Mayor Betsy Hodges and Interim Police Chief Medaria Arradondo on Monday sought to reassure the public that they will work to rebuild trust between police and residents, a little over two weeks after a police officer shot and killed Justine Ruszczyk Damond in the alley behind her home in southwest Minneapolis.

"There certainly have been areas of our community where the trust has been shaken," Arradondo said. "I'm committed to making sure that when the history is written, we are on the right side of history. We will not recoil, we will not withdraw from our obligation to protect and serve."

The news conference was held at the Third Precinct headquarters on E. Lake Street a day before the City Council's Executive Committee will consider Hodges' nomination of Arradondo as chief through the end of former chief Janeé Harteau's term, which ends in January 2019.

Harteau resigned, bowing to pressure from the mayor and council members, on July 21.

Arradondo said he will work on culture change, accountability and outcomes.

Asked to explain how the department's culture must change, the interim chief mentioned "giving our communities voice and respect, being trustworthy and neutral."

The department will soon post data online, he said, about police contacts involving suspicious person stops, suspicious vehicle stops, vehicle searches, curfew and truancy.

He said he will look at the department's use of force and body camera policies to see if they should be strengthened.

Arradondo said officers must earn the community's trust in individual moments, whether that's "taking a bended knee and looking at a young child that's going to school and giving them some encouraging advice, or helping a senior cross a busy intersection."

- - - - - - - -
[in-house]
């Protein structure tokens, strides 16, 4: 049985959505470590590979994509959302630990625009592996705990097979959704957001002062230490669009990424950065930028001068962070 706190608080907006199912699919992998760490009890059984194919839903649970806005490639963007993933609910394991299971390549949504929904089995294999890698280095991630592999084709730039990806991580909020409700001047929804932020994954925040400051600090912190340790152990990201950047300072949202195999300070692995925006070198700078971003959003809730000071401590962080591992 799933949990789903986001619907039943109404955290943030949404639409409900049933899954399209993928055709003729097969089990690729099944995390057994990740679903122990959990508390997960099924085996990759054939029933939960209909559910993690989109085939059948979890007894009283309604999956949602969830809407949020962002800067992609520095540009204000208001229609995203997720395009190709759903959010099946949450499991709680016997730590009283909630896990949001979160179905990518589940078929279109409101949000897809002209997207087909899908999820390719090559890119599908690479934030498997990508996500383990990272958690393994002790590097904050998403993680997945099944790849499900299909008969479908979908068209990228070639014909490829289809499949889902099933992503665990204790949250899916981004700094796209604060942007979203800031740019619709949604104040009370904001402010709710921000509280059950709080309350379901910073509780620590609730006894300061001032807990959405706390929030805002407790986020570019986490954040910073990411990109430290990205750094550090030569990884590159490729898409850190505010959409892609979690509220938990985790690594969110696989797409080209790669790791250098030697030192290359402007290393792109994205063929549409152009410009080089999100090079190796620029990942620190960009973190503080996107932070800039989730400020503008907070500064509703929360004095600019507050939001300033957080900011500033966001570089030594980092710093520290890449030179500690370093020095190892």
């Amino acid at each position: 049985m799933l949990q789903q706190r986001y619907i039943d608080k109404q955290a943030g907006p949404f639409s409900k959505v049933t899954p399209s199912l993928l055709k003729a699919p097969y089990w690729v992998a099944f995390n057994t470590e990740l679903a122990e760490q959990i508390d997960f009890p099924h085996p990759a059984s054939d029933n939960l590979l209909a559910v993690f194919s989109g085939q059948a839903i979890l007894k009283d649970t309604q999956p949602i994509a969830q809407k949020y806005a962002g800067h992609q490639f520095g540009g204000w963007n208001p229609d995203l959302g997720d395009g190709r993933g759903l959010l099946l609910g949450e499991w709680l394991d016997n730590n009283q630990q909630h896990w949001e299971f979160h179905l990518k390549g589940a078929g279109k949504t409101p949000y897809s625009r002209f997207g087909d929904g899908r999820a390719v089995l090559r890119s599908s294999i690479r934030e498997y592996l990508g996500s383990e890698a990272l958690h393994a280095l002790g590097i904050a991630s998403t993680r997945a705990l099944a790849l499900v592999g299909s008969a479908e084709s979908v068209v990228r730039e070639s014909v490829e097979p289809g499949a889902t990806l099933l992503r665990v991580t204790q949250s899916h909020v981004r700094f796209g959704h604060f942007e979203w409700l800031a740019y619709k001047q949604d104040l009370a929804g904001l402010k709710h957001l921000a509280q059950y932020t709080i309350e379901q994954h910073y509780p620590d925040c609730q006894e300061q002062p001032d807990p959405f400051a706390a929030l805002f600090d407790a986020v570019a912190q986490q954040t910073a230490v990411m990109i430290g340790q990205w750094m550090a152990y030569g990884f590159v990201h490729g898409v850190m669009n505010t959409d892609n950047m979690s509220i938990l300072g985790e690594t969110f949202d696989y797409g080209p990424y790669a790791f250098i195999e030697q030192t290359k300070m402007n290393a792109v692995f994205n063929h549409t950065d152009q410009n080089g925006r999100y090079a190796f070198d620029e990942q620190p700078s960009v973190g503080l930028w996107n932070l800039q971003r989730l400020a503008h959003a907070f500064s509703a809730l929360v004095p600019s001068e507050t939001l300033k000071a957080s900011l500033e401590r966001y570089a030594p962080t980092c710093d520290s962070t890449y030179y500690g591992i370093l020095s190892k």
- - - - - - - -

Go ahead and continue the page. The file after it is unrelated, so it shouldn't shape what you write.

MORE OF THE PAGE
Hodges said Minneapolis police have "delivered more progress toward a 21st century model of policing than any other city in the country," but they need "clear direction and forward-thinking leadership." She said Arradondo is the right person for the job, because he knows the city and is a skilled communicator.

"I expect the Minneapolis Police Department to continue the trend of keeping positive community engagement at the center of its work," Hodges said.

Change in the police department is already underway, Arradondo said, but the work that still needs to be done depends on building trust within and outside the ranks of police officers. He said he is humbled and honored by the opportunity to lead the department.

"Someone could come into this wearing this uniform tomorrow, and they could change our policies, they could change our training, and take a look at our budget, but ultimately it's people," Arradondo said. "I have to lead people. And it's the people who are going to make the changes that are necessary."